I left Boston with a sedan full of clothes and cumbersome books like Jude the Obscure and AtlasShrugged (for comic relief, you understand). The drive up Route 93 was one for the ages, with a lifting breeze and a magic hour that seemed to last the entire evening. As the autumnal mounds of suburban New Hampshire gave way to greasy food joints and creaky general stores, I began to feel like I had entered another country. And to a degree, I had. For better or worse, the New England countryside has a way of preserving old-time comforts and customs that most cities have largely shoved aside to make room for more contemporary diversions. It felt deeply refreshing to be surrounded by unpretentious establishments with names like "Hank's Chops" or "D.W. Beezley Supply and Feed."
The first hike up almost killed me. Day one is invariably the worst. Of course, it doesn't help that most trails in the White Mountains were designed by alpine athletes seeking revenge on regular humans. There's no other explanation for the lack of switchbacks, the prominence of rock staircases, and the evident principle that a trail should reach its destination as fast as possible: even if that means shooting up three vertical miles of granite and roots. For 1.6 miles (a modest distance in these mountains, believe me) every muscle in my legs and lower back quaked and quivered, guaranteeing physical therapy sessions in seniority. But I trudged on, climbing out of Franconia Notch, onto the plateau beneath Cannon Mountain, where Lonesome Lake Hut awaited.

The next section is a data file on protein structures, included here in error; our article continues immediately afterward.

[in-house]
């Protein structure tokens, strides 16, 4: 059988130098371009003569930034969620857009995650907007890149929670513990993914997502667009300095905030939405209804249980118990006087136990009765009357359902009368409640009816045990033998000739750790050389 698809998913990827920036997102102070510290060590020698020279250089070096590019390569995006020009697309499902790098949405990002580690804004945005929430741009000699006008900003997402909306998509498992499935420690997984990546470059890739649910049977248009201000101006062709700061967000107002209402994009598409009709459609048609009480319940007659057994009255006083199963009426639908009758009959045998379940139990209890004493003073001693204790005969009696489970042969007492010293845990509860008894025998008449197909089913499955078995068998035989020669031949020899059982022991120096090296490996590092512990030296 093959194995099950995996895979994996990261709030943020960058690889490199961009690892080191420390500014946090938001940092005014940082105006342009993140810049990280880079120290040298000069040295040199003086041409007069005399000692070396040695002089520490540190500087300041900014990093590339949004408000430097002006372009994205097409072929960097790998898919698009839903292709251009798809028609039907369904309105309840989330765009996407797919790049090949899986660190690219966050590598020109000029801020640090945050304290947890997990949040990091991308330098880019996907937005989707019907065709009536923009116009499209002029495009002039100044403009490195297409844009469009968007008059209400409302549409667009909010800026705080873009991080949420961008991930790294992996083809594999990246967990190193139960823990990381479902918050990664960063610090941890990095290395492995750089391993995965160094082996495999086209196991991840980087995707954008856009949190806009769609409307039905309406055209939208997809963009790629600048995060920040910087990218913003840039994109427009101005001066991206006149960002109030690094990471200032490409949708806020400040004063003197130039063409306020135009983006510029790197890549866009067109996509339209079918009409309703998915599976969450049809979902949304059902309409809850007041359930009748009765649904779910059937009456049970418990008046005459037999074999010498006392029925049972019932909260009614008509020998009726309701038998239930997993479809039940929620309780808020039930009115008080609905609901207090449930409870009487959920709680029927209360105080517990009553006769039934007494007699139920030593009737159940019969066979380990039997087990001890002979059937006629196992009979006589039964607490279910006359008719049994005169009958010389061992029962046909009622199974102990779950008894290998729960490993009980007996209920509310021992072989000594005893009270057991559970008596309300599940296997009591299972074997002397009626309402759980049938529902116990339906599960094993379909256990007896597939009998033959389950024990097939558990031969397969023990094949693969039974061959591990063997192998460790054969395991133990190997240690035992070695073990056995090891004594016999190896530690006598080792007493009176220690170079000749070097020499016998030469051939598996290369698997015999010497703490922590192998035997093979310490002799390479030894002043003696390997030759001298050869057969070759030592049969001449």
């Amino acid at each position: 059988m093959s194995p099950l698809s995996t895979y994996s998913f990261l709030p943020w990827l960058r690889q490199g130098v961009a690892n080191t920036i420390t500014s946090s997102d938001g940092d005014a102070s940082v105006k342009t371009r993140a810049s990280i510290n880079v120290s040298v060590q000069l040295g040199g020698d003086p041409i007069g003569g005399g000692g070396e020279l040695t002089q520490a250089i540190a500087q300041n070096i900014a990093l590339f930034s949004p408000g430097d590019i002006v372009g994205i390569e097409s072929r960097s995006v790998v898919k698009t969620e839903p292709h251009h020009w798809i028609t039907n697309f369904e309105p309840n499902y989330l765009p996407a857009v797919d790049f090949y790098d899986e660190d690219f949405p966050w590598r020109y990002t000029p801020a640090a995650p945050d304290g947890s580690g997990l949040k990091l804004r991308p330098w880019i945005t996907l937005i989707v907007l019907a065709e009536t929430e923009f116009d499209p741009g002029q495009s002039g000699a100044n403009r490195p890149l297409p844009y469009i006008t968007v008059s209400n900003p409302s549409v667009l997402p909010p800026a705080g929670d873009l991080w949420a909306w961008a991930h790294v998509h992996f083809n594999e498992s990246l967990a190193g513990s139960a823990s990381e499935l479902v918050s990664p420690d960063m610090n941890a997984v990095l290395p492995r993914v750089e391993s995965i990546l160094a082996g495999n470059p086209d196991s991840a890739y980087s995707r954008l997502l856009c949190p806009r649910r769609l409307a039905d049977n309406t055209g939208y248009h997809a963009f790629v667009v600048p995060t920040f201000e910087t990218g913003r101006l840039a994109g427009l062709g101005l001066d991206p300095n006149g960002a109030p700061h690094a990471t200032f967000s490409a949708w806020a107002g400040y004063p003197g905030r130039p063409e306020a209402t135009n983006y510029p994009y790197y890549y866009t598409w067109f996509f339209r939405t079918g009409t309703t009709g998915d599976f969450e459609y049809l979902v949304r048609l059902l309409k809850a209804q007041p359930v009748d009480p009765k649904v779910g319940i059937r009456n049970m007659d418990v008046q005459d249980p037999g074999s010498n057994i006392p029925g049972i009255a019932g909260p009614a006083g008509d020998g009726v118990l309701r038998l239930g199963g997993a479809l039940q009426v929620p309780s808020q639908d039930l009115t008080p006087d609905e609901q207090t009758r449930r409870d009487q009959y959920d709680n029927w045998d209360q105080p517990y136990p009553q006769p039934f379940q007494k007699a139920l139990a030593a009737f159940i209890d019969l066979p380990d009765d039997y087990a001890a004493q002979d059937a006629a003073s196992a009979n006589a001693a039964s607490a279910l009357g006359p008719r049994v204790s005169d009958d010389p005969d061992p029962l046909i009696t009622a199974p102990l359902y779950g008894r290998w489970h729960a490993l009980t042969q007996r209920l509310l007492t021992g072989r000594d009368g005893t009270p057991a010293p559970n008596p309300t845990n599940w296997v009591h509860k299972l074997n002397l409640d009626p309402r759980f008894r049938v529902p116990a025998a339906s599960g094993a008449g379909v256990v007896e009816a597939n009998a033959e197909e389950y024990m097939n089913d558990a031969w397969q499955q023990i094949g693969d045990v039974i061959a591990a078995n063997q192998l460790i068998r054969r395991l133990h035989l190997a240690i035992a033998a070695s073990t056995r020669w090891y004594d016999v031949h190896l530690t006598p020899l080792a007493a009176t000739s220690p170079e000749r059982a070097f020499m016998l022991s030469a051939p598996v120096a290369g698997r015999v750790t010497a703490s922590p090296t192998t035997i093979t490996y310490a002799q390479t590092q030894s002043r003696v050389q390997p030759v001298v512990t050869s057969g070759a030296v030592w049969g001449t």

I kicked open the front door, red-faced and gasping like a beached whale, trying to remind my lungs of their normal function. The hut was empty: the kitchen sinks dry, floors swept, mysterious bags of garbage festooned throughout the place. The first thing I noticed was just how loud my labored wheezing sounded, with no ambient noise to make it less conspicuous. This was it: my new habitat. There wasn't a soul to break the silence or offer a glance of acknowledgment. For the first time since my departure from Boston — from the office, the gala parties, the company of roommates, the availability of beer — I began to wonder if I had made a mistake.
I tried to distract myself by cooking a big, fatty dinner: ground beef sizzled with smoked paprika, spaghetti, and sautéed peppers. I took my plate, which was really more like a trashcan lid, and sat in the empty dining room, under the glow of bare bulbs. Through every bite, I kept shifting my glance towards the door, expecting some weary traveler to stomp in. This was similar to moments I would often have back in Cambridge, when I'd walk home from work in the evening and find that I had the apartment to myself for a few precious minutes. I could take my shirt off, put on Guns N' Roses, and rest my feet on the kitchen table, or invite a girlfriend over for some sensual boinking that wouldn't be punctuated by repeated whispers of "Shh!" from the other side of the wall. I savored those interludes of privacy, but at the same time, I counted the minutes until my friends would arrive home.